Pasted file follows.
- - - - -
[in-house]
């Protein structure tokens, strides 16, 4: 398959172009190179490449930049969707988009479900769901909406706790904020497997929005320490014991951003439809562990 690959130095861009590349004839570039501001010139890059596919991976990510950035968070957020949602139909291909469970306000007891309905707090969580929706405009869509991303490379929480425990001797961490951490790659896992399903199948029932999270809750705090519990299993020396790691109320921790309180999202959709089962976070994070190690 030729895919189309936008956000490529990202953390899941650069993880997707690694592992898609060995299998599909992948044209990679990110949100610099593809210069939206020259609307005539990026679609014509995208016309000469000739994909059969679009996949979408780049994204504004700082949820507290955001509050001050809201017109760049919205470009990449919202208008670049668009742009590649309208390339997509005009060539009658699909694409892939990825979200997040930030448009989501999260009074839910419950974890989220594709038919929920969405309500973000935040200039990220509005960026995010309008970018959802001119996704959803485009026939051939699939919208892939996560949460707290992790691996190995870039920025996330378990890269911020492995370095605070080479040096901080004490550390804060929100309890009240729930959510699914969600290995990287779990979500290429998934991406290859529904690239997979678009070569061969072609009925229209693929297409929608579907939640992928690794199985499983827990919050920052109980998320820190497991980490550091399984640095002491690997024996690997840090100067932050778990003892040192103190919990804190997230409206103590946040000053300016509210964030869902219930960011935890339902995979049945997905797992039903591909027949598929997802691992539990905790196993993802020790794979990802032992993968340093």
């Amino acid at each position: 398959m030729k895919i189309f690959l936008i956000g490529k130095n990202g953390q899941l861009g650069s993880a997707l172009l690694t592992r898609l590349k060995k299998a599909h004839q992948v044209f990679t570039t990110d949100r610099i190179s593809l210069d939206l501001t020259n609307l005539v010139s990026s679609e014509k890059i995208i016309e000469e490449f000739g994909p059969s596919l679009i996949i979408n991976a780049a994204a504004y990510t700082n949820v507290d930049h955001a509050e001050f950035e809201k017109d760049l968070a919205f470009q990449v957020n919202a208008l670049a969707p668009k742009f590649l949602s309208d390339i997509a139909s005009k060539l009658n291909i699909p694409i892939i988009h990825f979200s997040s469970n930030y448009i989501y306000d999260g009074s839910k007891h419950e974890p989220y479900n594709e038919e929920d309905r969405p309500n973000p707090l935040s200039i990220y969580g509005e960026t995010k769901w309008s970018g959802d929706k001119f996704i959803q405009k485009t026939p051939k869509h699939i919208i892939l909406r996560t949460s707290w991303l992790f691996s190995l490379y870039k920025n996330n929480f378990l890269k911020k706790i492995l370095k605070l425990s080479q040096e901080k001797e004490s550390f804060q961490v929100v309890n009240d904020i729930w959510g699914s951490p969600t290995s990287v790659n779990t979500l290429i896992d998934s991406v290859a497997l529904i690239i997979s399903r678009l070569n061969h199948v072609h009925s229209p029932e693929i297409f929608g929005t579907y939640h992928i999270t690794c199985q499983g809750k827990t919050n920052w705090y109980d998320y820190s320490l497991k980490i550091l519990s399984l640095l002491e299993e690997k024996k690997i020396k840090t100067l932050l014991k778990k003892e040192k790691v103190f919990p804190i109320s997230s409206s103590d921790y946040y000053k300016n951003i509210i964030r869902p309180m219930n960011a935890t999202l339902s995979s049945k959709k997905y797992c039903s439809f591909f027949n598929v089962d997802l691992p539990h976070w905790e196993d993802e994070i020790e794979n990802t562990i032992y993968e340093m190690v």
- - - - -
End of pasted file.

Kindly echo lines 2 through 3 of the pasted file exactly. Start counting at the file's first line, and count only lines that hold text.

């Protein structure tokens, strides 16, 4: 398959172009190179490449930049969707988009479900769901909406706790904020497997929005320490014991951003439809562990 690959130095861009590349004839570039501001010139890059596919991976990510950035968070957020949602139909291909469970306000007891309905707090969580929706405009869509991303490379929480425990001797961490951490790659896992399903199948029932999270809750705090519990299993020396790691109320921790309180999202959709089962976070994070190690 030729895919189309936008956000490529990202953390899941650069993880997707690694592992898609060995299998599909992948044209990679990110949100610099593809210069939206020259609307005539990026679609014509995208016309000469000739994909059969679009996949979408780049994204504004700082949820507290955001509050001050809201017109760049919205470009990449919202208008670049668009742009590649309208390339997509005009060539009658699909694409892939990825979200997040930030448009989501999260009074839910419950974890989220594709038919929920969405309500973000935040200039990220509005960026995010309008970018959802001119996704959803485009026939051939699939919208892939996560949460707290992790691996190995870039920025996330378990890269911020492995370095605070080479040096901080004490550390804060929100309890009240729930959510699914969600290995990287779990979500290429998934991406290859529904690239997979678009070569061969072609009925229209693929297409929608579907939640992928690794199985499983827990919050920052109980998320820190497991980490550091399984640095002491690997024996690997840090100067932050778990003892040192103190919990804190997230409206103590946040000053300016509210964030869902219930960011935890339902995979049945997905797992039903591909027949598929997802691992539990905790196993993802020790794979990802032992993968340093």
């Amino acid at each position: 398959m030729k895919i189309f690959l936008i956000g490529k130095n990202g953390q899941l861009g650069s993880a997707l172009l690694t592992r898609l590349k060995k299998a599909h004839q992948v044209f990679t570039t990110d949100r610099i190179s593809l210069d939206l501001t020259n609307l005539v010139s990026s679609e014509k890059i995208i016309e000469e490449f000739g994909p059969s596919l679009i996949i979408n991976a780049a994204a504004y990510t700082n949820v507290d930049h955001a509050e001050f950035e809201k017109d760049l968070a919205f470009q990449v957020n919202a208008l670049a969707p668009k742009f590649l949602s309208d390339i997509a139909s005009k060539l009658n291909i699909p694409i892939i988009h990825f979200s997040s469970n930030y448009i989501y306000d999260g009074s839910k007891h419950e974890p989220y479900n594709e038919e929920d309905r969405p309500n973000p707090l935040s200039i990220y969580g509005e960026t995010k769901w309008s970018g959802d929706k001119f996704i959803q405009k485009t026939p051939k869509h699939i919208i892939l909406r996560t949460s707290w991303l992790f691996s190995l490379y870039k920025n996330n929480f378990l890269k911020k706790i492995l370095k605070l425990s080479q040096e901080k001797e004490s550390f804060q961490v929100v309890n009240d904020i729930w959510g699914s951490p969600t290995s990287v790659n779990t979500l290429i896992d998934s991406v290859a497997l529904i690239i997979s399903r678009l070569n061969h199948v072609h009925s229209p029932e693929i297409f929608g929005t579907y939640h992928i999270t690794c199985q499983g809750k827990t919050n920052w705090y109980d998320y820190s320490l497991k980490i550091l519990s399984l640095l002491e299993e690997k024996k690997i020396k840090t100067l932050l014991k778990k003892e040192k790691v103190f919990p804190i109320s997230s409206s103590d921790y946040y000053k300016n951003i509210i964030r869902p309180m219930n960011a935890t999202l339902s995979s049945k959709k997905y797992c039903s439809f591909f027949n598929v089962d997802l691992p539990h976070w905790e196993d993802e994070i020790e794979n990802t562990i032992y993968e340093m190690v």